The Truth About Missing Christmas

This past Saturday night, I attended a Christmas party in Jerusalem. The host, an observant Jew, greeted me wearing a Santa hat. For the next few hours, me and the rest of the room full of mostly American Orthodox Jews sat around listening to Christmas carols and eating kosher candy canes.

But the truth is, that Christmas in New York is not a time I feel nostalgic about. When I look back at Christmases past, I’m met with a blur of images: watching TV with my parents, my friends and I roaming the streets of the Upper West Side trying -and failing – to find an open Starbucks, half-empty movie theaters where we snuck in our own popcorn, and finally, -ordering in Chinese food once we’d finally accepted that a post-movie Starbucks hangout wasn’t going to happen.

But none of this -with the exception of the notable lack of coffee -makes the day that much different than my typical Saturday night during high-school.

What I really miss is having a day off during one of the coldest, darkest days of the year – a day when I could just chill with my friends and family.

In Israel, all of the Jewish holidays plus Yom Haatzmaut are days off, for 9 days total of national public holidays.* But these days tend to be bunched together: September/October will contain 5 days for Rosh Hashana, Yom Kippur, and Sukkot. The next official vacation time is 2 days in April for Passover, then 1 day for Yom Haatzmaut in May, then 1 day Shavuot in June**. Then no holidays again until September.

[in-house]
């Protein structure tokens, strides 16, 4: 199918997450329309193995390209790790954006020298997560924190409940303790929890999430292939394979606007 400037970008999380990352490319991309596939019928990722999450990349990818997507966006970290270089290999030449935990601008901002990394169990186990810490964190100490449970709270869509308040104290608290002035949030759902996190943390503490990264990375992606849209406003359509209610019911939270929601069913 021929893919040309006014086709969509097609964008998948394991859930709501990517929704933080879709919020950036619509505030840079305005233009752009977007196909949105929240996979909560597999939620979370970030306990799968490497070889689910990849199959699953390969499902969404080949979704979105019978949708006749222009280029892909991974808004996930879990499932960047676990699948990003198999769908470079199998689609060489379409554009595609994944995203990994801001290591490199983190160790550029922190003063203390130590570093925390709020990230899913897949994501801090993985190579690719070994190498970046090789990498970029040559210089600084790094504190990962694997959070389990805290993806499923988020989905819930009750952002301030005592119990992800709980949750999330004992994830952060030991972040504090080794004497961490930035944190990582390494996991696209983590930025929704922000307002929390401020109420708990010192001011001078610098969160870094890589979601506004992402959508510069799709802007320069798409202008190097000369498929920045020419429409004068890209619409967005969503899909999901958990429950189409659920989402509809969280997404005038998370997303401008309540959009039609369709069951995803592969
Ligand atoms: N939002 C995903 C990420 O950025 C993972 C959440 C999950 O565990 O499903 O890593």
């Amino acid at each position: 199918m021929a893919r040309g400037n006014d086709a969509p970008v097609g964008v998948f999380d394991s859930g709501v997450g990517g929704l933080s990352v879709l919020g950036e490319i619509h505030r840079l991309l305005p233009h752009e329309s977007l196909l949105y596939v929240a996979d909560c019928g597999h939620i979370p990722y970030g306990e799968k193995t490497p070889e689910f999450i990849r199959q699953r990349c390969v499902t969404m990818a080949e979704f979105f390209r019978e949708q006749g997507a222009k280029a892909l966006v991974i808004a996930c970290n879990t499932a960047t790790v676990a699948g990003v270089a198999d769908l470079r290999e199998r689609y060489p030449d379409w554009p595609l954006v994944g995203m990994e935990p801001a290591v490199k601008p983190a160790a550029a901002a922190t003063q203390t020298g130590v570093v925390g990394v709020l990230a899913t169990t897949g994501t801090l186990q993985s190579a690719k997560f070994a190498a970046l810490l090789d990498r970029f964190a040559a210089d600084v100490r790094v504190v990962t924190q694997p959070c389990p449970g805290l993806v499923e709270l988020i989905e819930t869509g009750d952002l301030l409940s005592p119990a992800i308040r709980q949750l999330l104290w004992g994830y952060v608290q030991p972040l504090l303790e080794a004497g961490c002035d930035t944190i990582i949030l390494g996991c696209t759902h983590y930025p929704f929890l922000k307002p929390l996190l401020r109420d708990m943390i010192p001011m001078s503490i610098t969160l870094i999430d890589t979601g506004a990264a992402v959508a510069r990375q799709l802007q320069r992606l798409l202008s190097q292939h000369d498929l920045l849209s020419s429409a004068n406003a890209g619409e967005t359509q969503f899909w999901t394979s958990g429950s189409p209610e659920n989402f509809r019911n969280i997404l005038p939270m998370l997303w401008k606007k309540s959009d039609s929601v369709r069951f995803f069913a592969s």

This means that the average Israeli goes nearly 5 months without a single paid day off built into their calendar.

Add to that the fact that if you’re an Orthodox Jew, 8 out of the 9 public holidays are days when you can’t use electricity, cook, or drive. This means that for you, those days don’t feel like vacation in the typical sense of the word. It also makes those days inconducive to Orthodox and non-Orthodox Jews spending time together. It’s bad for social cohesion among Israel’s Jewish population that all but one of its public vacation days are days where religious obstacles make it difficult for Jews of different religious views to encounter each other.***

I think that when many American Jews -especially Orthodox ones -miss Christmas, what they really long for is a day off in the middle of winter, that’s not tied to a Jewish holiday where they can’t use electricity – a day to watch movies and spend time with non-Orthodox friends and family.

Luckily, we have a Jewish holiday in the middle of winter, which is celebrated by many Orthodox and non-Orthodox Jews. It’s also a time when Orthodox Jews can use electricity, cook, and drive, making it conducive to Orthodox and non-Orthodox Jews celebrating together.

I’m talking about Hanukkah.

I propose that the first Thursday and Sunday of Hanukkah be a national holiday.

This would apply to both schools and workplaces -with the flipside being that the only days off of school for Hanukkah would be this extended Hanukkah weekend.